The rapid liberalization of Massachusetts marijuana policy—including decriminalization of possession of less than an ounce of marijuana and legalization of medical marijuana—has had dramatic consequences for the Massachusetts law regarding search and seizure, offering even some defendants whose conduct has not become legal an unexpected avenue of defense. We have written here before about the Supreme Judicial Court’s holdings that neither smelling marijuana (in a necessarily unknown quantity), nor seeing marijuana in an amount estimated to be less than an ounce, constitutes probable cause for a warrantless search following decriminalization of possession of less than an ounce of the drug. The SJC has now made it clear that the medical marijuana ballot initiative, too, changes the landscape for law enforcement seeking to search for and seize marijuana. The Court’s April 27, 2015 decision in Commonwealth v. Canning held that following passage of that initiative, “a search warrant affidavit setting out facts that simply establish probable cause to believe the owner is growing marijuana on the property in question, without more, is insufficient to establish probable cause to believe that the suspected cultivation is a crime.” To be entitled to a valid warrant, the officer must also establish that the person responsible is not registered to cultivate the marijuana for medical use.
This decision will have considerable practical significance for many (though by no means all) defendants currently facing prosecution for marijuana cultivation. The affidavit in Canning, the SJC stated, reads “[f]rom start to finish . . . as though the [medical marijuana] act did not exist.” It clearly established probable cause to believe that cultivation of marijuana was taking place, but failed entirely to address whether the cultivation occurring at the defendant’s property was legal or illegal in light of the change in the law, and therefore, according to the SJC, did not establish probable cause to believe that the defendant was committing a crime. Because the warrant had issued without probable cause, the evidence seized pursuant to it—including 70 marijuana plants—was suppressed. In many drug cases, charges are dismissed after a court suppresses evidence. In others, the prosecution may still have enough evidence to proceed to trial, but with a weakened case. It seems very likely that the detective in Canning is only one of many who did not immediately change his practice when requesting a warrant to include facts establishing absence of authorization to cultivate marijuana. The SJC’s reasoning also seems to apply equally to a case of possession of marijuana, in which police must now show that the possession is both of a quantity over an ounce (a showing not necessary in a cultivation case) and is not allowed by the medical marijuana act. I would expect to see facts warranting suppression in quite a few cases.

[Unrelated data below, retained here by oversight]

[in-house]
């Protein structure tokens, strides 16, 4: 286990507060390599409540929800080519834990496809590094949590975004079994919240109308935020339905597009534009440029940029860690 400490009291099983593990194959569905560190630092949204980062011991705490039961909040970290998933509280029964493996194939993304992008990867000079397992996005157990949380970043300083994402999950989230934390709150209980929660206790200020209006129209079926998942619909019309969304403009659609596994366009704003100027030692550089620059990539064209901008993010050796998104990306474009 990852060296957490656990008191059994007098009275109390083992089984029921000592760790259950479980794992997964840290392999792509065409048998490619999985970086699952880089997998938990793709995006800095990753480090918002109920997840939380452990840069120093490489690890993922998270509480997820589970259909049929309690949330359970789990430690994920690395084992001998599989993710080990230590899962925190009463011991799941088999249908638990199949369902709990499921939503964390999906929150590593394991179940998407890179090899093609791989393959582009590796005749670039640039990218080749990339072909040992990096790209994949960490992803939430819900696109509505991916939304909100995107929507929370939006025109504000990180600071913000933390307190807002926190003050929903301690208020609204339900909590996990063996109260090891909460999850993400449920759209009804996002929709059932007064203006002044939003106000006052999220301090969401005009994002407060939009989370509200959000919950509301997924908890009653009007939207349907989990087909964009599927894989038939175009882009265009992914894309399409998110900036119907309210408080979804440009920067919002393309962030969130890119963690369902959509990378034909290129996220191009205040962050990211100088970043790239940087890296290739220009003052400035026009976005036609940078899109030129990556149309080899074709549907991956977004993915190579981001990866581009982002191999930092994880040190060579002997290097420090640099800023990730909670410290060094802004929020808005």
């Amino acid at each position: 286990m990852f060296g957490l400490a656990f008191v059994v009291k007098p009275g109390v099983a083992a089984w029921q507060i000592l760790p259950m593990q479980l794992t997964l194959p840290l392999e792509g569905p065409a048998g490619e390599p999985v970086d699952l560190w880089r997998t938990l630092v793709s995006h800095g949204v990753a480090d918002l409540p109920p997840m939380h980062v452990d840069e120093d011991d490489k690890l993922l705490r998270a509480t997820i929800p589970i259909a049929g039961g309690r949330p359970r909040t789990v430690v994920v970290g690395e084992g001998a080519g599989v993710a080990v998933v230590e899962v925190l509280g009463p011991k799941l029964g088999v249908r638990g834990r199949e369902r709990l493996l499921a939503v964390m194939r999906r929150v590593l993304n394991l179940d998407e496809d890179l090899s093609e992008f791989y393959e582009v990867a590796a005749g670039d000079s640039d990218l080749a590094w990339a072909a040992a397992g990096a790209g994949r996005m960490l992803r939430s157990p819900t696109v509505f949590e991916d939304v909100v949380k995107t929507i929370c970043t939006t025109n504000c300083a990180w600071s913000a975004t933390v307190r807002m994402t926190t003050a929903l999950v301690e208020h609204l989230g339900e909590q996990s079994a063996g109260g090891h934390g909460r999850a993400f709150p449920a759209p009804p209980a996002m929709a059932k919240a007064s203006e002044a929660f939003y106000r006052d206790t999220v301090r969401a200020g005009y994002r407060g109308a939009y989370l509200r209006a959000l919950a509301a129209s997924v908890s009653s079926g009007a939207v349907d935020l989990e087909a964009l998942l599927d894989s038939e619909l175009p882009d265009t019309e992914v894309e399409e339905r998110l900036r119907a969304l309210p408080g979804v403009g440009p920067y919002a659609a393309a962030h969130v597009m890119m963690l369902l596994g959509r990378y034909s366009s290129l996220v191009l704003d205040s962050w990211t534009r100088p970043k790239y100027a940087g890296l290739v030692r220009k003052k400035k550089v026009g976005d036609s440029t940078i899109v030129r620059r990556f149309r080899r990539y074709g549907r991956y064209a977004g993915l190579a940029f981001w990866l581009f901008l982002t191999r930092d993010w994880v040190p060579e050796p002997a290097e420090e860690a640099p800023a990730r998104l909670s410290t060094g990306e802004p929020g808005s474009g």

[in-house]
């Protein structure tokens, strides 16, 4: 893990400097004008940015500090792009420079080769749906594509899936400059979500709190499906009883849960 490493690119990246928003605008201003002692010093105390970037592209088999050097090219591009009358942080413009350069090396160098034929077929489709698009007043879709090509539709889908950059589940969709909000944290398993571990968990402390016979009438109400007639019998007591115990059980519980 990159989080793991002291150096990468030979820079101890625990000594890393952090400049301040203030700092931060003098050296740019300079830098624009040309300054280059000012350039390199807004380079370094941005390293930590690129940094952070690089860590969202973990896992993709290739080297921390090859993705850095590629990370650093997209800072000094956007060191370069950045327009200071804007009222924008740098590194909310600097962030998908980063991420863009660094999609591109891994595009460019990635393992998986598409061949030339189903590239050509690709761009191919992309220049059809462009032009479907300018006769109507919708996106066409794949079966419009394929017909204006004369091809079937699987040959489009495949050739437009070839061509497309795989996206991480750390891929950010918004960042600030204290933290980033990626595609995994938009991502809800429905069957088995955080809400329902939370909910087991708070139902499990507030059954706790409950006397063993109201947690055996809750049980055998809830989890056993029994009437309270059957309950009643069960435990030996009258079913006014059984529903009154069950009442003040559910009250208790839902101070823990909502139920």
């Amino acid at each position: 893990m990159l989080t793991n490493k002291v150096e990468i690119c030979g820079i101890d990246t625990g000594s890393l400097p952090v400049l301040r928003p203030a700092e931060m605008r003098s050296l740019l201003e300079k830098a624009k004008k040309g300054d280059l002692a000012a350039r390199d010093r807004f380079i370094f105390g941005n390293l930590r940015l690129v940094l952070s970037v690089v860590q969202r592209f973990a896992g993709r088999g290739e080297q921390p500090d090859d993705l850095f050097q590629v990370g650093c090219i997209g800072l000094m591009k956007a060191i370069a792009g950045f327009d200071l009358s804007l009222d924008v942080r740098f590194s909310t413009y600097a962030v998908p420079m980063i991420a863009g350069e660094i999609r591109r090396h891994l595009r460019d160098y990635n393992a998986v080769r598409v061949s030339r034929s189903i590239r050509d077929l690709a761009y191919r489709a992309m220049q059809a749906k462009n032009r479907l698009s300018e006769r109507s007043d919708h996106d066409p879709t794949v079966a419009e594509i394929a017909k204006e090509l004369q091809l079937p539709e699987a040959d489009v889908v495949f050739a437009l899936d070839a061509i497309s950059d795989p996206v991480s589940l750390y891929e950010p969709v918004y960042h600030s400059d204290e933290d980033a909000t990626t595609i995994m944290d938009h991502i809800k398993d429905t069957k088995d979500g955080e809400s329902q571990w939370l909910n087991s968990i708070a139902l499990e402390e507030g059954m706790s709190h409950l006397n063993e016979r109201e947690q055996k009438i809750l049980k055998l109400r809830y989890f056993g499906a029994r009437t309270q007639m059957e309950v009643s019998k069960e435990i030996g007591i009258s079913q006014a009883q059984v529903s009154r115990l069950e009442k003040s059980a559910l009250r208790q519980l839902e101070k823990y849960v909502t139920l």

The SJC provides law enforcement with a fairly clear roadmap to avoid suppression of evidence on these grounds in the future. Beginning in February 2015, medical marijuana users are required to formally and electronically register with the Department of Public Health, and officers will be able to use that list to easily confirm whether an individual is registered and include that information in search warrant affidavits. The SJC also notes that other facts (such as a controlled buy or evidence that the number of plants exceeds that allowable under the medical marijuana act) might provide probable cause to believe that cultivation is unlawful, even in the absence of registration information. It seems likely that these observations would similarly support a showing that possession is not a lawful exercise of rights under the medical marijuana act. That said, Massachusetts criminal defense attorneys should now be carefully examining warrant affidavits for an opening to raise this issue.
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